Harvey Northcott Dies
Senior stock contractor Harvey Northcott died Sept. 15 after a battle with cancer.
The 73-year-old Caroline horseman, highly respected among those who raise bucking horses and bulls, died in a Red Deer hospital.
Northcott ran his outfit of 160 horses and 70 bulls on 1,600 acres of land four miles north of Caroline and supplied stock to about 15 rodeos a year.
During a span of 10 years in the late 1980s and early ’90s, he assembled one of the strongest pens of bucking bulls ever put together. Six of them won Canadian championships – Panda in 1985, Copenhagen Payment in 1988 and 1989, Redip in 1992, Trick or Treat in 1994 and 1995, Kodiak in 1996 and Short Fuse in 1997. Another, Convoy, won the title in 1979 and Funky Chicken captured the award in 2002.
But, the cornerstone of his bucking herd was the stallion Wyatt Earp, the Canadian and National Finals Rodeo champion in 1997 and 1998. His bloodlines are highly prominent through many of today’s bucking horse herds. The stud was the sire of the Stampede’s six-time world and Canadian champion Grated Coconut and will be inducted into Canada’s pro rodeo hall of fame next month.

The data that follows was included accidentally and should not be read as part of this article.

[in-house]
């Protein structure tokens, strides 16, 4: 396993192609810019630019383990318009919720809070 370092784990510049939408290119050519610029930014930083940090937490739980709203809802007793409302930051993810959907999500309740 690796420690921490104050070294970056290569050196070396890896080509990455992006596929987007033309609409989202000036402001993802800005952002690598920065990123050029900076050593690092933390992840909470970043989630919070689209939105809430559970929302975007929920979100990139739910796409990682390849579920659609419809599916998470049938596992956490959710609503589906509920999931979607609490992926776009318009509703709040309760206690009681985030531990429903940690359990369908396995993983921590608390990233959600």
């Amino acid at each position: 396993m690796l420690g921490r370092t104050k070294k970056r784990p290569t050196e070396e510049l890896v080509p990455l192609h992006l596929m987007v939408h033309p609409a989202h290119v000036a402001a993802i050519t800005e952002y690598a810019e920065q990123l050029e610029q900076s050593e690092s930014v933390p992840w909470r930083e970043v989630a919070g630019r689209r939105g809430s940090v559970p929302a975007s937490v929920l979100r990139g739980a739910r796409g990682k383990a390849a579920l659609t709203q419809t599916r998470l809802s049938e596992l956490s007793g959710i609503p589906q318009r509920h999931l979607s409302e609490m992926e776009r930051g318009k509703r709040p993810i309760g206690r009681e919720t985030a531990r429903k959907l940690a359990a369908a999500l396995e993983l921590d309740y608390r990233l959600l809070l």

The superstar of his Caroline herd is now the bay gelding Get Smart that Vold describes as “arguably one of the best horses on the planet.”
The eight-year-old son of Wyatt Earp was named the top saddle bronc at last year’s CFR and this summer’s Calgary Stampede and is in the running for bronc of the year.
Northcott, who rode bareback horses and bulls and bulldogged steers in the 1950s and ’60s, winning championships in the Foothills Cowboys’ Association, was known as a cowboy’s cowboy.
Harvey’s wife Eileen, sons Ace, Del and Ty and daughter Cindy Helmig survive him.
A social gathering will be held on Wednesday, Sept. 22, 3 p.m., at the Kurt Browning Complex in Caroline.